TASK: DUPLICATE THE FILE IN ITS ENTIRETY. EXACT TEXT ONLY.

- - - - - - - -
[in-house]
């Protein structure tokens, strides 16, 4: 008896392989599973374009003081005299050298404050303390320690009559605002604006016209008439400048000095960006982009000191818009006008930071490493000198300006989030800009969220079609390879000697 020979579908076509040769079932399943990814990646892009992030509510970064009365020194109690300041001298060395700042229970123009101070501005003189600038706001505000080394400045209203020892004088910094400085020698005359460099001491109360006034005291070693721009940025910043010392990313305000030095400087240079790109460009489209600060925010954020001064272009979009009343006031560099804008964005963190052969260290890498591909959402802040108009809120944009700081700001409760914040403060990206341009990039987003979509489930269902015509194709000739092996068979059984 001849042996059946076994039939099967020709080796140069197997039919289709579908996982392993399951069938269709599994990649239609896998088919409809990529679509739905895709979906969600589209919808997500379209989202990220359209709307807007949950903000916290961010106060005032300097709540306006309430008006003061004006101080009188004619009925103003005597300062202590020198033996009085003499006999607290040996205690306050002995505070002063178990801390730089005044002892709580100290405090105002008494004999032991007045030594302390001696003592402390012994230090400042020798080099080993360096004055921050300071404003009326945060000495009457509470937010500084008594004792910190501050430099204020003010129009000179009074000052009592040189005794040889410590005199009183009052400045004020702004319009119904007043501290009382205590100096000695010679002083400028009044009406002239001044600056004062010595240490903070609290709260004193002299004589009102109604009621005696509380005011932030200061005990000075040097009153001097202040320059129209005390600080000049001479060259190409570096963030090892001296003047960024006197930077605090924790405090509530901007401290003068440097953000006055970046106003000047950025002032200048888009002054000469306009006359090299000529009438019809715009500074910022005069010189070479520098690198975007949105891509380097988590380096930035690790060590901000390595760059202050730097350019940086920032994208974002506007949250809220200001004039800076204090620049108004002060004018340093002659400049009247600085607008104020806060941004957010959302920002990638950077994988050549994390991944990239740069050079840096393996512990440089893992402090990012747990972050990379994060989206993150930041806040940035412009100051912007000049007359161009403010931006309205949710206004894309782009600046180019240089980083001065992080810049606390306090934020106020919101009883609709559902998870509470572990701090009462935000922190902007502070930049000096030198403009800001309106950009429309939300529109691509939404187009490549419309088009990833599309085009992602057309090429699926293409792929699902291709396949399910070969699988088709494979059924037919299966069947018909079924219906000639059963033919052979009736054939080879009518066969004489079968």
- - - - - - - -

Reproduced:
[in-house]
């Protein structure tokens, strides 16, 4: 008896392989599973374009003081005299050298404050303390320690009559605002604006016209008439400048000095960006982009000191818009006008930071490493000198300006989030800009969220079609390879000697 020979579908076509040769079932399943990814990646892009992030509510970064009365020194109690300041001298060395700042229970123009101070501005003189600038706001505000080394400045209203020892004088910094400085020698005359460099001491109360006034005291070693721009940025910043010392990313305000030095400087240079790109460009489209600060925010954020001064272009979009009343006031560099804008964005963190052969260290890498591909959402802040108009809120944009700081700001409760914040403060990206341009990039987003979509489930269902015509194709000739092996068979059984 001849042996059946076994039939099967020709080796140069197997039919289709579908996982392993399951069938269709599994990649239609896998088919409809990529679509739905895709979906969600589209919808997500379209989202990220359209709307807007949950903000916290961010106060005032300097709540306006309430008006003061004006101080009188004619009925103003005597300062202590020198033996009085003499006999607290040996205690306050002995505070002063178990801390730089005044002892709580100290405090105002008494004999032991007045030594302390001696003592402390012994230090400042020798080099080993360096004055921050300071404003009326945060000495009457509470937010500084008594004792910190501050430099204020003010129009000179009074000052009592040189005794040889410590005199009183009052400045004020702004319009119904007043501290009382205590100096000695010679002083400028009044009406002239001044600056004062010595240490903070609290709260004193002299004589009102109604009621005696509380005011932030200061005990000075040097009153001097202040320059129209005390600080000049001479060259190409570096963030090892001296003047960024006197930077605090924790405090509530901007401290003068440097953000006055970046106003000047950025002032200048888009002054000469306009006359090299000529009438019809715009500074910022005069010189070479520098690198975007949105891509380097988590380096930035690790060590901000390595760059202050730097350019940086920032994208974002506007949250809220200001004039800076204090620049108004002060004018340093002659400049009247600085607008104020806060941004957010959302920002990638950077994988050549994390991944990239740069050079840096393996512990440089893992402090990012747990972050990379994060989206993150930041806040940035412009100051912007000049007359161009403010931006309205949710206004894309782009600046180019240089980083001065992080810049606390306090934020106020919101009883609709559902998870509470572990701090009462935000922190902007502070930049000096030198403009800001309106950009429309939300529109691509939404187009490549419309088009990833599309085009992602057309090429699926293409792929699902291709396949399910070969699988088709494979059924037919299966069947018909079924219906000639059963033919052979009736054939080879009518066969004489079968």